Understanding the procrastination cycle and why we do it - Sohovian

Understanding the procrastination cycle and why we do it

Procrastination is a common part of human behaviour.

In everyday language people use definitions like, “putting off”, “postponing”, “delaying”, “deferring”, and “leaving to the last minute”. We also often mistake it for “laziness”.

Procrastination is … making a decision, for no valid reason, to delay or not complete a task or goal you’ve committed to, and instead doing something of lesser importance, despite there being negative consequences to not following through on the original task or goal.

It is important to remember that everyone procrastinates. However, problematic procrastination can be distinguished from more general procrastination, by how bad the negative consequences are of us not following through on things.

What Do You Procrastinate About?

Any task we need to complete, any problem we need to solve or any goal we might want to achieve, can be a source of procrastination. For many people, there will be certain areas of their life they are able to follow through on, and certain areas where procrastination reigns.

Procrastination activities are the things you do as a diversion from or substitute for the key task or goal you need to accomplish. These can involve activities such as pleasurable tasks (e.g., movies, reading, surfing the net, etc), lower priority tasks (e.g., sorting, tidying, checking emails, etc), socialising with friends/family/your partner, distractions (e.g., sleeping, eating, smoking, etc) or daydreaming.

The Excuses We Make

To avoid the guilt associated with procrastination, we often generate excuses for our procrastination which help us feel justified and OK with putting things off.

These excuses often imply that because of some set of circumstances, we are better off leaving the task to another time. Some typical procrastination excuses are:

  • “I’m too tired, I’ll do it tomorrow”
  • “I don’t have everything I need, I can’t start it now”
  • “It is better to do it when I am in the mood”

The Procrastination Cycle

Procrastination arises from our unhelpful rules and assumptions about what we expect of ourselves and the world. When these are activated, they lead us to feel (or detect) some sort of discomfort about doing a task or goal we are faced with. If we can’t tolerate this discomfort (that is, we detest the feeling), we will be likely to use procrastination as our way of avoiding or dodging the discomfort.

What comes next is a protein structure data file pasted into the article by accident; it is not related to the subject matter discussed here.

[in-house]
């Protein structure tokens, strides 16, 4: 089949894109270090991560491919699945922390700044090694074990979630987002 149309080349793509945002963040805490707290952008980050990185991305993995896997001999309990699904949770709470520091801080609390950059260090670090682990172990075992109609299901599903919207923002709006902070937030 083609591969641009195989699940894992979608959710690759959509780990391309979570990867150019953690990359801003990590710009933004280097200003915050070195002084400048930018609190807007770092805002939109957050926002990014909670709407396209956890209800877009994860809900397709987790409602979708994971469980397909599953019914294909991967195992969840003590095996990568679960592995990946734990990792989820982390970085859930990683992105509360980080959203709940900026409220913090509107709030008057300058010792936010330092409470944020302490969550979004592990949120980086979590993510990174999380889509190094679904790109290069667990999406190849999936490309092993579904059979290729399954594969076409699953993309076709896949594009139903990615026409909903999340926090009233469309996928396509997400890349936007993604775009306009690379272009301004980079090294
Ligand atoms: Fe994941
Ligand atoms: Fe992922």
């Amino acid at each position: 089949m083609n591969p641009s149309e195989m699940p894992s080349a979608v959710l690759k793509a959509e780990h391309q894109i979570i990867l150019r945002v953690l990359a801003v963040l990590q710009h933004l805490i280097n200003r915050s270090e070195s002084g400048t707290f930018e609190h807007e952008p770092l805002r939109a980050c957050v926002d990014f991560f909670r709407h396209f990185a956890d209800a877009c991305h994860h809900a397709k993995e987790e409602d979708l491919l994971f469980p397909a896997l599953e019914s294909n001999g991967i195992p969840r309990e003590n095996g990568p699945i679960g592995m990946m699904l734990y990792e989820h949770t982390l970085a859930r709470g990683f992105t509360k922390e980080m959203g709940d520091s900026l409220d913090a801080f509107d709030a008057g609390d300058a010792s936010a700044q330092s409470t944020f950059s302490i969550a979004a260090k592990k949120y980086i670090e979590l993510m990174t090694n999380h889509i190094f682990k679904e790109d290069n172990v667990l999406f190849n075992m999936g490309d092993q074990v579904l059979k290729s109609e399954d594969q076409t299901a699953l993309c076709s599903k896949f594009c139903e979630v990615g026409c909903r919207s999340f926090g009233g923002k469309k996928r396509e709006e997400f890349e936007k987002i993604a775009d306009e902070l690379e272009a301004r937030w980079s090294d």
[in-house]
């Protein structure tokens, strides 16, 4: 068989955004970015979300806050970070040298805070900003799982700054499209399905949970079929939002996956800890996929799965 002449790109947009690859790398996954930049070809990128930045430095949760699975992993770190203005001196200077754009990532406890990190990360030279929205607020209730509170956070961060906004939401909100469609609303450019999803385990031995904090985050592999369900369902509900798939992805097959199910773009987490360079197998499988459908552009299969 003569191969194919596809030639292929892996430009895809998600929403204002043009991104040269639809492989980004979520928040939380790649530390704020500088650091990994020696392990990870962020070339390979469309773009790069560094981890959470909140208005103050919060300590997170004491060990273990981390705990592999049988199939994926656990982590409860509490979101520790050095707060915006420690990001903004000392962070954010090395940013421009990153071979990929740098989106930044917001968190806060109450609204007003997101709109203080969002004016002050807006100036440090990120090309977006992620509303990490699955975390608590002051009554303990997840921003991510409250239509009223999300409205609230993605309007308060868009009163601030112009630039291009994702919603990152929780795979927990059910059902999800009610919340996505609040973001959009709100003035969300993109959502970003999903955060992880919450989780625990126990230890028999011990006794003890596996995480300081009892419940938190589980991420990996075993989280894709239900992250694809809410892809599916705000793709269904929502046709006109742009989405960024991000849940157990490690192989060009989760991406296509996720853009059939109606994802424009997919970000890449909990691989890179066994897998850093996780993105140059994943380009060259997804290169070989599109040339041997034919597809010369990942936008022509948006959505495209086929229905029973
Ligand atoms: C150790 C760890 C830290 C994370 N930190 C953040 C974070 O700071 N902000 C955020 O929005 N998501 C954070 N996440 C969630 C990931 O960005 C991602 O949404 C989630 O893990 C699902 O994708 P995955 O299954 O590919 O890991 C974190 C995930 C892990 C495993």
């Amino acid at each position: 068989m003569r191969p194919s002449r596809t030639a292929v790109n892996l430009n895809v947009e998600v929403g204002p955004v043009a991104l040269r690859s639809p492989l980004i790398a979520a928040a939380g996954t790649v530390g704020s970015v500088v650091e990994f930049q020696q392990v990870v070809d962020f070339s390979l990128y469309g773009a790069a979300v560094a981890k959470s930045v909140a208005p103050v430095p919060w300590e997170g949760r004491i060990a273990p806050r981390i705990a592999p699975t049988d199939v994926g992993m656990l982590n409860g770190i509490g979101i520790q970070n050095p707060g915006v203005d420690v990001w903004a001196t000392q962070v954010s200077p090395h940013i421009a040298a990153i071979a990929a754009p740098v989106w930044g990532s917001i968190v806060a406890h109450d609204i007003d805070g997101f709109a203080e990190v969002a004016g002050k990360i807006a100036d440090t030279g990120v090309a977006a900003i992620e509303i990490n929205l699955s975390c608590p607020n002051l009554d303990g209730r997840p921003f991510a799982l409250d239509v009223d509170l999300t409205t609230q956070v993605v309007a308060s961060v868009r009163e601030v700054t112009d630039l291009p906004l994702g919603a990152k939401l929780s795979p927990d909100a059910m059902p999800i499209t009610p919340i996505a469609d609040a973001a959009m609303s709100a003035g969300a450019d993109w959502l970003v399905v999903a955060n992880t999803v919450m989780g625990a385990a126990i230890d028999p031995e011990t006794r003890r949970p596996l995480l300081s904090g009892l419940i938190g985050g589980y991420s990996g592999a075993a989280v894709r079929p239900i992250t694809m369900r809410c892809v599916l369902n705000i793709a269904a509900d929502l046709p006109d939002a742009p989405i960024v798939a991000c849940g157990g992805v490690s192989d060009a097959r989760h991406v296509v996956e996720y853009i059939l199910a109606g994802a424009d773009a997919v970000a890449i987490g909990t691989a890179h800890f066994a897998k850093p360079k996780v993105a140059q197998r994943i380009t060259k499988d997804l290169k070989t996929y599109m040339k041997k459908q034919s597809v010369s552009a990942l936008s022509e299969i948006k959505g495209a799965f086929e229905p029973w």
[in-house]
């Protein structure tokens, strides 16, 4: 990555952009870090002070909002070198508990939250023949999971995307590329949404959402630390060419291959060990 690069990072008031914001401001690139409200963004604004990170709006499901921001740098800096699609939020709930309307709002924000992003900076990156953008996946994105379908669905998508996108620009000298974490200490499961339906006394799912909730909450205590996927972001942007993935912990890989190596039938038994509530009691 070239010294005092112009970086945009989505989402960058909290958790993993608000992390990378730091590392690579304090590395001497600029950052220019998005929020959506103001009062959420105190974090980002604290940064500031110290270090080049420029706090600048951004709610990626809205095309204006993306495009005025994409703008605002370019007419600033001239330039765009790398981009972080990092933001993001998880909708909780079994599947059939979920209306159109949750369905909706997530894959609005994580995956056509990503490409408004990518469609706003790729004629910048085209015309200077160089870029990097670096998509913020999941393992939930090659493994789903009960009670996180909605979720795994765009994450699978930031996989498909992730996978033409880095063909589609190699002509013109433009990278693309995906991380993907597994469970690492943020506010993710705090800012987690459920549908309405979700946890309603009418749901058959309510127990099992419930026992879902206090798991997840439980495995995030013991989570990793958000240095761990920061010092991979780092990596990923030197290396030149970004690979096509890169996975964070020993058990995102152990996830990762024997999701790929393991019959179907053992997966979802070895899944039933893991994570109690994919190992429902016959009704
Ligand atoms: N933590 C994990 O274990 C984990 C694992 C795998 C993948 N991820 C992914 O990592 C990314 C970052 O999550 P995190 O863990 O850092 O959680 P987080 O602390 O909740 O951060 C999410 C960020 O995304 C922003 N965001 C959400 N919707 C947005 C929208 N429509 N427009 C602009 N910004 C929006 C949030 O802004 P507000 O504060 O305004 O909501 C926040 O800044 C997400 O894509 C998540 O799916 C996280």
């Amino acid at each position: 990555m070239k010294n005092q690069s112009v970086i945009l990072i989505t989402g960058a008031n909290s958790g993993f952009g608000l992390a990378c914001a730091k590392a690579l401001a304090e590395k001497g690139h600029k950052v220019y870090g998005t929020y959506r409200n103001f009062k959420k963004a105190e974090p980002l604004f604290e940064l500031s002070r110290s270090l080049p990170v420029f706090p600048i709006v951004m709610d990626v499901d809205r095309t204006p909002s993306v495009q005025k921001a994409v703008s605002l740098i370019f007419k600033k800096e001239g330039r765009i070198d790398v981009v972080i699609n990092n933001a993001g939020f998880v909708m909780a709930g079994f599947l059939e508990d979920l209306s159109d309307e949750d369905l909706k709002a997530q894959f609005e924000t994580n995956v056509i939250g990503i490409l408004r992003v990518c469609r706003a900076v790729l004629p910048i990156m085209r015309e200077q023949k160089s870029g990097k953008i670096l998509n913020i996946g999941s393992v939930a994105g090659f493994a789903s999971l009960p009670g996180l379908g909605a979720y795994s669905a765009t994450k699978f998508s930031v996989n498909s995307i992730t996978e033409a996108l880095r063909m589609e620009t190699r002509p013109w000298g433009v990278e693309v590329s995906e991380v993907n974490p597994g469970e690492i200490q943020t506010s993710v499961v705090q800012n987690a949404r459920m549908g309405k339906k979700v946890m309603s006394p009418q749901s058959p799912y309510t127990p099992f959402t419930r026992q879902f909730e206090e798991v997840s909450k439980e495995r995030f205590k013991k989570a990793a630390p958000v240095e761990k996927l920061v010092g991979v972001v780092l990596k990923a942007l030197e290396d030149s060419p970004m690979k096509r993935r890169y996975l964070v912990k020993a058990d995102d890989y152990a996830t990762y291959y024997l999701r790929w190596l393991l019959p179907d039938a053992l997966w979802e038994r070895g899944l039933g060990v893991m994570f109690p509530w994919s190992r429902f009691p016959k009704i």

If we can come up with convincing excuses and justifications for our procrastination, we will be all the more likely to travel the path of procrastination.

As such we will engage in procrastination activities, such as doing pleasurable or distracting things, as a substitute for the tasks and goals we need to be doing.

Unhelpful Rules & Assumptions

The reason people procrastinate is because they hold unhelpful rules and assumptions about themselves or how the world works. These unhelpful rules and assumptions often generate some form of discomfort about doing a task or goal (e.g., anger, resentment, frustration, boredom, anxiety, fear, embarrassment, depression, despair, exhaustion, etc), and procrastination then becomes a strategy to avoid the discomfort.

The negative consequences of procrastination, such as more discomfort (e.g., guilt and shame), preserving one’s unhelpful rules and assumptions, self-criticism, piling up tasks, punishment or loss, also keep procrastination going, as they make the task or goal even more aversive, so next time procrastination looks likes like an attractive option.

How To End The Cycle

The first step to ending the cycle is to recognise that you’re procrastinating. Practice mindfulness, be aware of the times when you’re likely to engage in behaviours that lead to putting off important tasks. 

Think about why you’re doing it and take one small step towards completing the task instead of distracting yourself with other things.

If your procrastination is chronic and the resulting chaos is having an impact on your life in general, it may be time to speak to a professional psychologist. They will help you to identify the root causes of your procrastination habit and work with you to address and overcome these issues.